Millennials Are Always Killing Things. This Time It's American Cheese.
Millennials! We're always murdering something. Maybe it's homeownership, or mayonnaise, or antique furniture, or the idea of ever actually retiring. Maybe it's because the generation born from 1982 on has overwhelming student debt and lower quality of living than their parents? And maybe it's because adults under the age of 40 are spending their money on things that their predecessors didn't, and not spending money on things their predecessors did. In any case, American cheese is on the decline, and those millennials are to blame once more.
According to a report from Bloomberg, American fast food chains are abandoning the melty, gooey goodness of American cheese and moving to other cheeses—Asiago, Swiss, and Gouda. McDonald's is now serving a preservative-free version of American cheese, making it very different from the Kraft Singles of bygone days. Panera has moved from American cheese in its grilled cheese to Fontina, Cheddar, Monteau, and smoked Gouda. Sales of processed cheese are in their fourth quarter of decline. So long, Velveeta.
But of course, the story of American Cheese is more complicated than "entire generation has suddenly lost taste for it." American Cheese is one of the grocery aisle products that carries a great deal of weight in terms of American social class. All cheese is "processed"—it's kind of a nonsense term. But as artisan cheese is a signifier of good taste, American cheese, in the wider culture, is linked with stigmas associated with poverty and race. Government cheese, for example, is American cheese, not Swiss or Cheddar, and it should be noted that lactose tolerance is a quality that is most prevalent in people who have Northern European ancestry. The shift to artisan cheese, as Soleil Ho and Erica Carson wrote in Munchies, is "bound inextricably to the rising strength of the euro in the early 2000s, at which point consumer price sensitivity allowed domestic, artisanal cheese to earn some of the status imports had historically enjoyed."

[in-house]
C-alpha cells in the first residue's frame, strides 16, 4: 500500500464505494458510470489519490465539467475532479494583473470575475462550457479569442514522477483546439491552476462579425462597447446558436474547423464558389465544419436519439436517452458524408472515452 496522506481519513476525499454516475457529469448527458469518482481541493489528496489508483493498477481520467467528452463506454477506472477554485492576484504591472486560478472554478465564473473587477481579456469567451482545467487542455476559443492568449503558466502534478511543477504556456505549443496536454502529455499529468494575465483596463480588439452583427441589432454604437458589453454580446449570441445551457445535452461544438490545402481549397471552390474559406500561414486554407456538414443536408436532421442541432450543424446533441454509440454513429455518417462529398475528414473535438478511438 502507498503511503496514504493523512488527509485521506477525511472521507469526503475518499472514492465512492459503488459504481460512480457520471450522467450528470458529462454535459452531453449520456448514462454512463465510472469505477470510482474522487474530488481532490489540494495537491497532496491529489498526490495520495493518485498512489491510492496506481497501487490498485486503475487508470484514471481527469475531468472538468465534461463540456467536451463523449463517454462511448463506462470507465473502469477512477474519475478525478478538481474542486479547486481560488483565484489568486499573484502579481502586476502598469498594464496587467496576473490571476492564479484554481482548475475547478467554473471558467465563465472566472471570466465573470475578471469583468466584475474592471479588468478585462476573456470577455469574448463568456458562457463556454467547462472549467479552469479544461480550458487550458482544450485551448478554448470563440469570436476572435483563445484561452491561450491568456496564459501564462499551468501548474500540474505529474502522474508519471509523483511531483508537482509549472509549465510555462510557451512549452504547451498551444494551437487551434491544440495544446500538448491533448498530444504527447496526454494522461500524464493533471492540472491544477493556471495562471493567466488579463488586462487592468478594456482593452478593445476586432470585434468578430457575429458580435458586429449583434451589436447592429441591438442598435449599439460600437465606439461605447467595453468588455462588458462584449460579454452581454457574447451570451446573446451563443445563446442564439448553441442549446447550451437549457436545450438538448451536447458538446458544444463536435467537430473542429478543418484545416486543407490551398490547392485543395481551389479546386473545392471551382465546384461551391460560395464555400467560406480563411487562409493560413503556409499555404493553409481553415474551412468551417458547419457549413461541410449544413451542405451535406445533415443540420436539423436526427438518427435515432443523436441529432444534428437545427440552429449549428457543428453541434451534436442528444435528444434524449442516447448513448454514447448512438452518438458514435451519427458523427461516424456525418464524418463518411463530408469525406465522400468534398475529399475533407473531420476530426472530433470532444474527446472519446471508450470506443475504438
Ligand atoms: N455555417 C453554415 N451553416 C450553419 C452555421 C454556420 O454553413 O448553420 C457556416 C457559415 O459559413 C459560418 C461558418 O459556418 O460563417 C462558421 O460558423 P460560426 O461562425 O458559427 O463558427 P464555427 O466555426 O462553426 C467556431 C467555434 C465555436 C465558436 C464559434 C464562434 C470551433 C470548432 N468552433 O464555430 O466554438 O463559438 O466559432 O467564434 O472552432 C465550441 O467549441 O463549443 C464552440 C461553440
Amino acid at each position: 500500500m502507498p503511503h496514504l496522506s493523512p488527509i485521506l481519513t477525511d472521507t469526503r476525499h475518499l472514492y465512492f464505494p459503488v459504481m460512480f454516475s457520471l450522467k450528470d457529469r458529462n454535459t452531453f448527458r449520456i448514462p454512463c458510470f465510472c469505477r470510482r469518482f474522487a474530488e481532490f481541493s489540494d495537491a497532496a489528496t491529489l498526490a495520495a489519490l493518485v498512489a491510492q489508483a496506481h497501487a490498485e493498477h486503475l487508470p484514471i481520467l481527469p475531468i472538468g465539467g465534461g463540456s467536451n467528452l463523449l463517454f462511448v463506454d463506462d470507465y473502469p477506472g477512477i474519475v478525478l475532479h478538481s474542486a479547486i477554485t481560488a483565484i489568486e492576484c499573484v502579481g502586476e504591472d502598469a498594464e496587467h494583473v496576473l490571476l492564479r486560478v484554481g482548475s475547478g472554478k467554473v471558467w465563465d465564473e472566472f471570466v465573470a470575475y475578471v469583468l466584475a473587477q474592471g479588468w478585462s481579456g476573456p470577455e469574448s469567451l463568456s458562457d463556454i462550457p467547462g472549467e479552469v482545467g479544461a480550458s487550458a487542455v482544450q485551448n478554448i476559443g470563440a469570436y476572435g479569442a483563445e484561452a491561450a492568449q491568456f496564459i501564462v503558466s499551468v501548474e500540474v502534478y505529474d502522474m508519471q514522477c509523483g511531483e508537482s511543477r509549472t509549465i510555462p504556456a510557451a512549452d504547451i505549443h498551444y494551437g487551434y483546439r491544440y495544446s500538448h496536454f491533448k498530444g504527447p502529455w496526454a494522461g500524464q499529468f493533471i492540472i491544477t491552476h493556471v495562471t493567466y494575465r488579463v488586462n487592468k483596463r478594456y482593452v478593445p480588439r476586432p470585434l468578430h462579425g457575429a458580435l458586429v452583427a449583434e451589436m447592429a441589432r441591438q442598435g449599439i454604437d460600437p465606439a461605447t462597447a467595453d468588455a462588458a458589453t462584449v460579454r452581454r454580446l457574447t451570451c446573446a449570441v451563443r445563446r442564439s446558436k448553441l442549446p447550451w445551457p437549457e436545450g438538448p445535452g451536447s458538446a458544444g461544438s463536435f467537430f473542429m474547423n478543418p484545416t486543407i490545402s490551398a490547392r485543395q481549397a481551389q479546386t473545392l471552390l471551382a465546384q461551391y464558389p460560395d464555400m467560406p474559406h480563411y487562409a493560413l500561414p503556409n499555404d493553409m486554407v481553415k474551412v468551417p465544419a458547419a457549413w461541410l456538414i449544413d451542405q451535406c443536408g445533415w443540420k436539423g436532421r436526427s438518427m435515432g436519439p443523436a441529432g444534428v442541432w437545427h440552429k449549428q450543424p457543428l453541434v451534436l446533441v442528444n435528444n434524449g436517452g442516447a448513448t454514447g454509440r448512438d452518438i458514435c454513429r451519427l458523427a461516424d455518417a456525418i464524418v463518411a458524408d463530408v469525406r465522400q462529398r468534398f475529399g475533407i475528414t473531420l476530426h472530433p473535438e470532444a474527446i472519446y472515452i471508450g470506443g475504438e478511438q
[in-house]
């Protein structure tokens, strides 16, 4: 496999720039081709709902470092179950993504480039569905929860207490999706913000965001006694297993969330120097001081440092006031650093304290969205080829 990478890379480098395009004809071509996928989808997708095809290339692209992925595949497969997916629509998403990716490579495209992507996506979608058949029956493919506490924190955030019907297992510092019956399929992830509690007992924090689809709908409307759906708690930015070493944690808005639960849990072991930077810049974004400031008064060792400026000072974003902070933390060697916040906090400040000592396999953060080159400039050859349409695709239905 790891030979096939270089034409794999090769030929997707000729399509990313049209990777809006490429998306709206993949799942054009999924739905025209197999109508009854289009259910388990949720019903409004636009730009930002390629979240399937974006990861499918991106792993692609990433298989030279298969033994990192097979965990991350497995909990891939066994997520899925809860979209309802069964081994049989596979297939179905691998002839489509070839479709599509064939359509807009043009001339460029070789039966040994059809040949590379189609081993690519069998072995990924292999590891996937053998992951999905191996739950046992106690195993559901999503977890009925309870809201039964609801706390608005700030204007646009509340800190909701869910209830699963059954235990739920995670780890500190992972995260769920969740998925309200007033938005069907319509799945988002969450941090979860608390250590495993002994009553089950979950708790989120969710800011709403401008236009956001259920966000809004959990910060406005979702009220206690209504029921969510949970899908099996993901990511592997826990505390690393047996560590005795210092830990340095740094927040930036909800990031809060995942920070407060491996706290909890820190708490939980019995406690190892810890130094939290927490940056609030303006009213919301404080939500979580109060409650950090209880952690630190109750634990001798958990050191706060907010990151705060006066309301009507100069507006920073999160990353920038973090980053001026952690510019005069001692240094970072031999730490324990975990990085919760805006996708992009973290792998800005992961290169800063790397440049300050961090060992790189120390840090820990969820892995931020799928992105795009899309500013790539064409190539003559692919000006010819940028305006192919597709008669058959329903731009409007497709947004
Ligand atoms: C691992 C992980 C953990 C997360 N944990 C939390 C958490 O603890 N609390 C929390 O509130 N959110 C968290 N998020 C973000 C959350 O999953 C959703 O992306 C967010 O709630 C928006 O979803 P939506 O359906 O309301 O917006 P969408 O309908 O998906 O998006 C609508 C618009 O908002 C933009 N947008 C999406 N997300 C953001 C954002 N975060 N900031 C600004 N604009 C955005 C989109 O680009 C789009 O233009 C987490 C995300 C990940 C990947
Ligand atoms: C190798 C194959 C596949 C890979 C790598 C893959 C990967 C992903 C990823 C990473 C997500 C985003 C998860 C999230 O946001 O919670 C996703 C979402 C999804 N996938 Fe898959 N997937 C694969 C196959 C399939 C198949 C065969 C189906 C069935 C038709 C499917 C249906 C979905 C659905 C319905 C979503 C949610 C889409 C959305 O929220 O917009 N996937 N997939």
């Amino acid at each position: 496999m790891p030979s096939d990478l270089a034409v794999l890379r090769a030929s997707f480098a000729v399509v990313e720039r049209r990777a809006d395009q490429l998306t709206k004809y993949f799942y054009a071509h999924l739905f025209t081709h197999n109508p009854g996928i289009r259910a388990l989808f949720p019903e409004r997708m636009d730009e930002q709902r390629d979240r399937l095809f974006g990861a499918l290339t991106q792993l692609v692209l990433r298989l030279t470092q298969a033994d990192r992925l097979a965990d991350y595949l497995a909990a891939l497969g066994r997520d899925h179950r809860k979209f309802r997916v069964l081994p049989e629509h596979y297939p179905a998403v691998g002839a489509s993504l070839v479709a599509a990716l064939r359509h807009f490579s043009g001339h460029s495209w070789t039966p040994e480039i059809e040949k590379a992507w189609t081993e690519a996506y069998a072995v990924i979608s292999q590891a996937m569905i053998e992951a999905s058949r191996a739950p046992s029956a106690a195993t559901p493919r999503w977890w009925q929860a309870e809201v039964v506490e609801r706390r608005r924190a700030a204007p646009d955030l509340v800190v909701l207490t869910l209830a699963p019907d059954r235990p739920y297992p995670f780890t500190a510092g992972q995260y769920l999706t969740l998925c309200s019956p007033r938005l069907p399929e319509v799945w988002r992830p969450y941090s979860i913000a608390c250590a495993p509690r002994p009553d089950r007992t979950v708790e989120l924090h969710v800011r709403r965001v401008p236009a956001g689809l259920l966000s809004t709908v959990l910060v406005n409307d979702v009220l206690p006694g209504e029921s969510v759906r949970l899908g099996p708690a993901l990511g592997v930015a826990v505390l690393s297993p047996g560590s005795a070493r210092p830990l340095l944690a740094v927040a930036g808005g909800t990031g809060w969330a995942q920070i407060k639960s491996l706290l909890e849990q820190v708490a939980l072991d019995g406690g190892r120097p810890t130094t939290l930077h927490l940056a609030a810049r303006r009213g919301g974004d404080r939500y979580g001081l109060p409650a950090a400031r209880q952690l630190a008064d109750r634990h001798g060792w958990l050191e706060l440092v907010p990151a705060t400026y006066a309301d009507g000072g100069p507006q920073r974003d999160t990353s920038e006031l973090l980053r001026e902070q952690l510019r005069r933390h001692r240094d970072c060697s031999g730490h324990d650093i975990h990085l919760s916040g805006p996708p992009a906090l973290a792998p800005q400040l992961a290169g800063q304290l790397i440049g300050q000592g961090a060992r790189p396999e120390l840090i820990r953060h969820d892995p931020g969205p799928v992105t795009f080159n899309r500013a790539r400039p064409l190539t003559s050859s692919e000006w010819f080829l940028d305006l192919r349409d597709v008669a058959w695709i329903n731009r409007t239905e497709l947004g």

So did millennials actually kill American Cheese, or did globalization and shifting tastes that enshrined fancy cheese as a lucury good akin to fine wine do it in? Depends on who you ask, and which cohort of millennials you're actually talking about. After all, adults 36 and under encompass a vast range of people in varying economic brackets, with all kinds of backgrounds and preferences. Plus, you know what cheese is the best for eating on a hamburger, according to this millennial? American. It melts just right.